I have been praying the Prayer of a Sick Person quite a bit over the last year, especially this summer. Since June 8th, I have had more days with debilitating migraines than without. I have experienced at least three incidences of strokes, the second two with multiple infarcts. I have been unable to do the work for “Come and See” Icons, since my eyesight and depth perception is unreliable. Even the computer work is painful. The business is about to go under, if it hasn’t already. The last Tuesday of August and the first Thursday of September, I coordinated The King’s Jubilee from a hospital bed using my cellphone. I was so grateful I could do that.

The first hospital roommate I had, thought he was being held against his will while people were ransacking his house. He broke free from his restraints and cornered a couple of nurses. They would get him calmed down and restrain and sedate him again. He would sleep for ten minutes, then he would go off again. This went on for seven hours, before they moved me out his room to a room at the extreme other end of the hall, at 4 am. I could still hear him screaming his wife’s name. He was in psychic hell. It is only by the grace of God that I am not in a similar condition. Lord have mercy.

Later that morning, I prayed the prayer above. When I got to the phrase: “let mercy and justice meet”, I thought not only of how I deserve hell and long for heaven (for that is truly what the prayer is asking), but that I also long for it for my tormented former roommate and for my current roommate who suffered a couple of seizures and doesn’t have health insurance, so isn’t going to get the follow up care he needs. He will probably be bankrupted for the rest of his life by the hospital bill on his credit report.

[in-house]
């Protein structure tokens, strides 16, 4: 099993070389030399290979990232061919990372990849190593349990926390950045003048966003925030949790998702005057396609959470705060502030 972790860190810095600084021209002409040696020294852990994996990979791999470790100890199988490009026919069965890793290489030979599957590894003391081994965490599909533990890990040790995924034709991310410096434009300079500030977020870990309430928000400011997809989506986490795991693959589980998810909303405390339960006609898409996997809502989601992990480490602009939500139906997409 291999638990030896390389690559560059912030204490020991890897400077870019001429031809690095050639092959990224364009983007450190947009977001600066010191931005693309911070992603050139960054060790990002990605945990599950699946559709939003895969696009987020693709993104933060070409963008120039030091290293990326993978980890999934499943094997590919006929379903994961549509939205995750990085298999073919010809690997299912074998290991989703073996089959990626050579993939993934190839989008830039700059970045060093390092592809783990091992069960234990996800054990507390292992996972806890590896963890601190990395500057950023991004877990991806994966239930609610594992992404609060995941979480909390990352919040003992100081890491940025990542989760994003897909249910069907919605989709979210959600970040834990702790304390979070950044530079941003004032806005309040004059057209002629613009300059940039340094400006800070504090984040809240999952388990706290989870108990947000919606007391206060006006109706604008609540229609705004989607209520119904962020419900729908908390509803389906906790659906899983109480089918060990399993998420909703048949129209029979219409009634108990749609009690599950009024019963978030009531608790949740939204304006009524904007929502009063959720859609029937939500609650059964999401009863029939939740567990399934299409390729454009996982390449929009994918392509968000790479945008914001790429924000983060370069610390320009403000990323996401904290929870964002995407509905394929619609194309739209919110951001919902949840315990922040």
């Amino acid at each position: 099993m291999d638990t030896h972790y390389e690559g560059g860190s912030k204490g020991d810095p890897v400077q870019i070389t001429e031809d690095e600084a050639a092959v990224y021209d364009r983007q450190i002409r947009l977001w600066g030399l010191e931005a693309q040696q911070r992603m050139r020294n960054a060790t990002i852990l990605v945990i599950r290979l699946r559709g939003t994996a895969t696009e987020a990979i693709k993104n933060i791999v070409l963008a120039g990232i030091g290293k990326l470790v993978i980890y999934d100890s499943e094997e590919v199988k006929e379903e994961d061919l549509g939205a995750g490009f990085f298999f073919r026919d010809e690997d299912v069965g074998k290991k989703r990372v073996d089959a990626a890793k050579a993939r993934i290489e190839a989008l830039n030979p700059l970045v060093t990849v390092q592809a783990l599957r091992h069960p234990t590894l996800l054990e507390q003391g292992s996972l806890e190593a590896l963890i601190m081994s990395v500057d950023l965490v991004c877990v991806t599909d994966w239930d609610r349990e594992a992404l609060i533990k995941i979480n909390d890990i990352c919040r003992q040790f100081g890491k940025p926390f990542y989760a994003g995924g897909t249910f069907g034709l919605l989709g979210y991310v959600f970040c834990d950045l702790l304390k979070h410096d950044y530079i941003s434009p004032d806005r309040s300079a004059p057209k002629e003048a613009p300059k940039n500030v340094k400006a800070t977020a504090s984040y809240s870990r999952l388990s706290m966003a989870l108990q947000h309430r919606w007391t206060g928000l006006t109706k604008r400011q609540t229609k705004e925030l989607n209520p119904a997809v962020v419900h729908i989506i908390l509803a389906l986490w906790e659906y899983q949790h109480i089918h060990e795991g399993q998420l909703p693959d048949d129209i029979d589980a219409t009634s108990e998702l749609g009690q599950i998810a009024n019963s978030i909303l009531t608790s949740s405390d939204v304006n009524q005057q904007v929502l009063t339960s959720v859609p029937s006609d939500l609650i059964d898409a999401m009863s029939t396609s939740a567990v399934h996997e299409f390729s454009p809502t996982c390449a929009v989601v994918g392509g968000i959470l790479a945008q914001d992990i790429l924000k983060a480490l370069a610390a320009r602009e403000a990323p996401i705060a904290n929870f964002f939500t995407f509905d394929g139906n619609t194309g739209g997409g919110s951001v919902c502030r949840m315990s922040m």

I began to seriously meditate on that phrase of the prayer. It seems, as a society, we crave justice. We want to see wrongdoers punished, the slothful poor, the immoral exposed. That is all just. And it’s all fine when it’s somebody else or somebody else’s child, or somebody else’s best friend. When it strikes closer to home, we seriously plead for mercy. Mercy is where just punishment is withheld. “Lord have mercy!” is the most oft repeated prayer in all our services and private devotions. We know that the Lord is just, but we aren’t asking for justice just yet.

The beauty of this prayer is that it is from the perspective of facing one’s mortality and final judgment and it is calling for God’s justice only to be met by his mercy. This is similar to what I pray for when I

Falling Asleep of the Theotokos

Dormition

pray “for a good defense at the judgment seat of Christ.” Christ stands in my place and satisfies the demands for justice. I am clothed in my white baptismal garment, hidden in Christ. Mercy is granted. Justice is satisfied.

The icon of the Falling Asleep of the Theotokos is the most apt visual representation of this concept. Mary died because of the fall of Adam. That’s justice. Jesus Christ is there immediately to carry her in his arms like a swaddled babe to life eternal in Glory! That’s justice and mercy having met. It is the hope of every believer hidden in Christ.

This prayer is not just about the sweet by and by though. We pray for the peace of the whole world; Lord have mercy! and the unity of all mankind; Lord have mercy!